Beating the backup blues at PFD Food Services

A move to the Amazon cloud for data backups is paying dividends for PFD Food Services, Australia’s largest privately owned fresh and frozen food distributor with $A1.5 billion turnover, 2,200 staff and over 65 sites across Australia.

By adopting a solution utilising Commvault Enterprise Backup software, the company claims to have stripped out 34 percent in costs from tape management, media handling, storage and resources due to manual intervention.

PFD’s main data centre is hosted by Telstra in Melbourne, with snapshots taken every hour and transferred to a second Telstra data centre in Sydney used for disaster recovery. More than 6.5TB of weekly full backups that were archived from the DR environment to LTO4 tape are now instead migrated to the Amazon S3 cloud via Commvault.

“Food distribution is a fast and often unforgiving business; there is a narrow window to match supply and demand for customers, while the market is fiercely competitive,” said Richard Cohen, Chief Information Officer of PFD.

“We have to do everything we can to give ourselves that competitive advantage, which means the free flow of strategic business information. Systems downtime is simply not an option.”

“The backup to tape process was taking from midnight to 6 or 7am and we are now a 24x7 organisation so it was unacceptable that we needed to kill tape backups to get system performance back. We needed a more robust and timely system that would cater for our data volumes.”

The move to the cloud is allowing infinite backups instead of the previous 90 or 180 day limit.

Cohen says the business has confidence that if there is a failure in the primary data centre, the data stored in the cloud can be up and running within an hour. Following the success of this migration, the firm’s solution provider Venn IT will help Cohen achieve further cost savings by archiving older files to Amazon’s Glacier cloud storage platform.

Cohen said, “Our goal is to provide the business with a reliable, resilient and risk-free environment – taking a programmatic approach to data management. We have achieved this by harnessing state of the art technology to strip out costs, modernise our information strategy and guarantee durability and protection of our strategic data assets.”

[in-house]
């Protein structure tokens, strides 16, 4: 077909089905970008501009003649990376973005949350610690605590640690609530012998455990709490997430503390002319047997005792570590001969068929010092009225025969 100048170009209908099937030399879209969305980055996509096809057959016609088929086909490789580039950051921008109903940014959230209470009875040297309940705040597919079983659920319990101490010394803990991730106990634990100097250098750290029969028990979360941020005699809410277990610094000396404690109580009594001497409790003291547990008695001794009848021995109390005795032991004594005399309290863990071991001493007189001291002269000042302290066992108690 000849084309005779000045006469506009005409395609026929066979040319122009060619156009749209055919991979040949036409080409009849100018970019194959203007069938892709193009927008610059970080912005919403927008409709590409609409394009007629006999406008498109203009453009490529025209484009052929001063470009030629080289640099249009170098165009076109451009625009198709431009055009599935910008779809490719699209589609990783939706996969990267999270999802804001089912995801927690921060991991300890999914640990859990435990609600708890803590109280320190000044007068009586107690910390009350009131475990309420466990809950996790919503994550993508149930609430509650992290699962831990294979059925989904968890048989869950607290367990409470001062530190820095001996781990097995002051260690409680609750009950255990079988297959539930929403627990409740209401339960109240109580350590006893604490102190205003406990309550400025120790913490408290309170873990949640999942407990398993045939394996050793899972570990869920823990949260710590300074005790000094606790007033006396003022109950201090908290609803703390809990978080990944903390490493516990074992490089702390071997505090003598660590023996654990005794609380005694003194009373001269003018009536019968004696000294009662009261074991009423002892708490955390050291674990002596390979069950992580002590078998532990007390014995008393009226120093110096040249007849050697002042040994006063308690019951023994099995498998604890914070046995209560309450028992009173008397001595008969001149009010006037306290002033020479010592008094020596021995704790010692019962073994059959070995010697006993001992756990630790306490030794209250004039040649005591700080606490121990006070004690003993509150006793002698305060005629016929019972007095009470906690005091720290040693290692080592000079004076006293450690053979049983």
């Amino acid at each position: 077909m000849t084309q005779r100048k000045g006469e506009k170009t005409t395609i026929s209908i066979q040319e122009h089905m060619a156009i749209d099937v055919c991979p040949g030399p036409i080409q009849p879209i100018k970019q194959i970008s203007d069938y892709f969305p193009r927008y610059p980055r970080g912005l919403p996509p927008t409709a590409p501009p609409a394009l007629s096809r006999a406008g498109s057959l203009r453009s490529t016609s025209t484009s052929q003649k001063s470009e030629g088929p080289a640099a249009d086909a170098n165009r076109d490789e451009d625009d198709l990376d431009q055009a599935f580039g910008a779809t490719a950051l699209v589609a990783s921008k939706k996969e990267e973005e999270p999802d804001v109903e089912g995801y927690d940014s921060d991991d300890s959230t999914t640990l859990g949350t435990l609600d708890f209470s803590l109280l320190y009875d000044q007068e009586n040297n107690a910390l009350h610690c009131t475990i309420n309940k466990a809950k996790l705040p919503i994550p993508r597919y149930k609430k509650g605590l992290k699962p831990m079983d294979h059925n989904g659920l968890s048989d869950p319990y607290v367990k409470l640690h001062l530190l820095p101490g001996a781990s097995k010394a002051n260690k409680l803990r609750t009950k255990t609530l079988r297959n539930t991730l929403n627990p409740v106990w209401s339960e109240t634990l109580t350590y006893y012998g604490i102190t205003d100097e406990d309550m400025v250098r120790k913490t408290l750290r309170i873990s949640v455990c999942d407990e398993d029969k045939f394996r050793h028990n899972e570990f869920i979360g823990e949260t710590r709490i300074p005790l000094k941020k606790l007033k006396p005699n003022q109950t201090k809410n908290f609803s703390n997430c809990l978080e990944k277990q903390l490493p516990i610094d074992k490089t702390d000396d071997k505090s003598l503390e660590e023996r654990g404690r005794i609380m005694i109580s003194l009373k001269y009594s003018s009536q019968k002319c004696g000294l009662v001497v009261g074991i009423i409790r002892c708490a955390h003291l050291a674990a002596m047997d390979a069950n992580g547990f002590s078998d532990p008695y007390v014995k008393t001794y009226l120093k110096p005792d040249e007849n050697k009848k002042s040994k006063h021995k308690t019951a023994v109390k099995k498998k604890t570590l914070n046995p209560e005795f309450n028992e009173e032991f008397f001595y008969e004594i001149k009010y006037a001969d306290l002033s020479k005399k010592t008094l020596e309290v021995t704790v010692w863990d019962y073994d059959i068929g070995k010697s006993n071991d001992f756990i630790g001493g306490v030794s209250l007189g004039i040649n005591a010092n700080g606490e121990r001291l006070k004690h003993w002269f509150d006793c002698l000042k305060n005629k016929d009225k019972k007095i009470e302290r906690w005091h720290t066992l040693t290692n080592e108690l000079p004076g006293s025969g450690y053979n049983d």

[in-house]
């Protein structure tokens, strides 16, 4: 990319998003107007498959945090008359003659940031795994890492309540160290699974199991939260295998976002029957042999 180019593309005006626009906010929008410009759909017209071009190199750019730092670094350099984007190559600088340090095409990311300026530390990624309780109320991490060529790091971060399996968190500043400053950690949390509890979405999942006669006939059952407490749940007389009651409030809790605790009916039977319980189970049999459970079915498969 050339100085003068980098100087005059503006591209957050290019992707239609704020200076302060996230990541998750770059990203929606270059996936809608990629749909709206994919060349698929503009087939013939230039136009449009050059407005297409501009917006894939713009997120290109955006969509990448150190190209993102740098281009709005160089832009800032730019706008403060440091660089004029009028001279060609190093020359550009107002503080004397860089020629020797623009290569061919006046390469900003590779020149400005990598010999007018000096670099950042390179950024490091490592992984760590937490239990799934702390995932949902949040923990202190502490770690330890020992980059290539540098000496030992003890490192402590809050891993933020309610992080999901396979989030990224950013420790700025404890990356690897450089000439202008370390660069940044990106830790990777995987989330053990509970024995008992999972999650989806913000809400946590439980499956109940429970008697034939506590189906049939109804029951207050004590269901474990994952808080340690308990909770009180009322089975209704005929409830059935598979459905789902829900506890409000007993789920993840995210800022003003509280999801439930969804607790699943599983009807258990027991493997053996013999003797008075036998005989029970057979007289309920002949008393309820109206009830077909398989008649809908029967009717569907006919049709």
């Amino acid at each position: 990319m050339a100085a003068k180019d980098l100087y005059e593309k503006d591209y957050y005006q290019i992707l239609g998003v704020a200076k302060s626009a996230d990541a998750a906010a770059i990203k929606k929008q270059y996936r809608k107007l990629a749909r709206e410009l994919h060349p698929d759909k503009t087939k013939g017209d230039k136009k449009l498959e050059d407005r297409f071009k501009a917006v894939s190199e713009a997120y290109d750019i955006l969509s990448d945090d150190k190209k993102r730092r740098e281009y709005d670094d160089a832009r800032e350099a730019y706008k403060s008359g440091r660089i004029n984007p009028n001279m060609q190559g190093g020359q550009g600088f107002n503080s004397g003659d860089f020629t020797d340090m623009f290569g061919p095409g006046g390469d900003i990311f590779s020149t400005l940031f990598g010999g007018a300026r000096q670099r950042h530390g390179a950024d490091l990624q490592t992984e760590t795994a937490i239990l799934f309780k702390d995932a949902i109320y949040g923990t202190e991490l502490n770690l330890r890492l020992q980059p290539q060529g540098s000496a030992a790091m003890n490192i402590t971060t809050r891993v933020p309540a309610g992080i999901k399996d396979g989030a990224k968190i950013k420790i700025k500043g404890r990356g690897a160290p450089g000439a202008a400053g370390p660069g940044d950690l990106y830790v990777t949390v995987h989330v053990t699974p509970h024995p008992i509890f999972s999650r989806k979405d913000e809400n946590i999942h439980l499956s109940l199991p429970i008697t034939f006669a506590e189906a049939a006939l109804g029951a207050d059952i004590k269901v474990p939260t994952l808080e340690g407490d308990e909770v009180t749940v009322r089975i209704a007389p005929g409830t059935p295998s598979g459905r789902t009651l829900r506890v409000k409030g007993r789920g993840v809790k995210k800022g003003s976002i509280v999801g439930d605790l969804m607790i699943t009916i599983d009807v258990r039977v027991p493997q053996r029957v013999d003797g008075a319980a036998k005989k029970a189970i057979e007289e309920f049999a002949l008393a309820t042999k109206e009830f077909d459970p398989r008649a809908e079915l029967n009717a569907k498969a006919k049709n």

There are more than 1100 users on the PFD network accessing enterprise applications. FD's core business system is MFG/Pro, which it has heavily-modified to suit the food service environment. PFD also uses Kronos workforce management solutions deployed in the Kronos Cloud.

“Our data priorities are driven by our main business system, which can now be brought back up within an hour if it falls over. Our next priority was then email and recovering our Exchange environment, which is a mix of 2007 and 2010. Even four or five years ago email wasn’t seen as such a priority in our business as it is today.”

“The data priorities are driven by the application and the impact on the business should that not be available.”

“If something was to happen to our DR environment now we could just run up the Amazon environment as our production environment.”

PFD is seeking to modernise its data management strategy and information infrastructure. A project to deploy a new intranet will include a document management system that will leverage SharePoint to manage files currently on network fileshares.

“We struggle a bit with collaboration at the moment because half of our sites across the country are on low bandwidth links using Telnet to access our main business system.  A full network refresh will cater for a more Windows GUI oriented applications and document sharing utilising SharePoint,” said Cohen.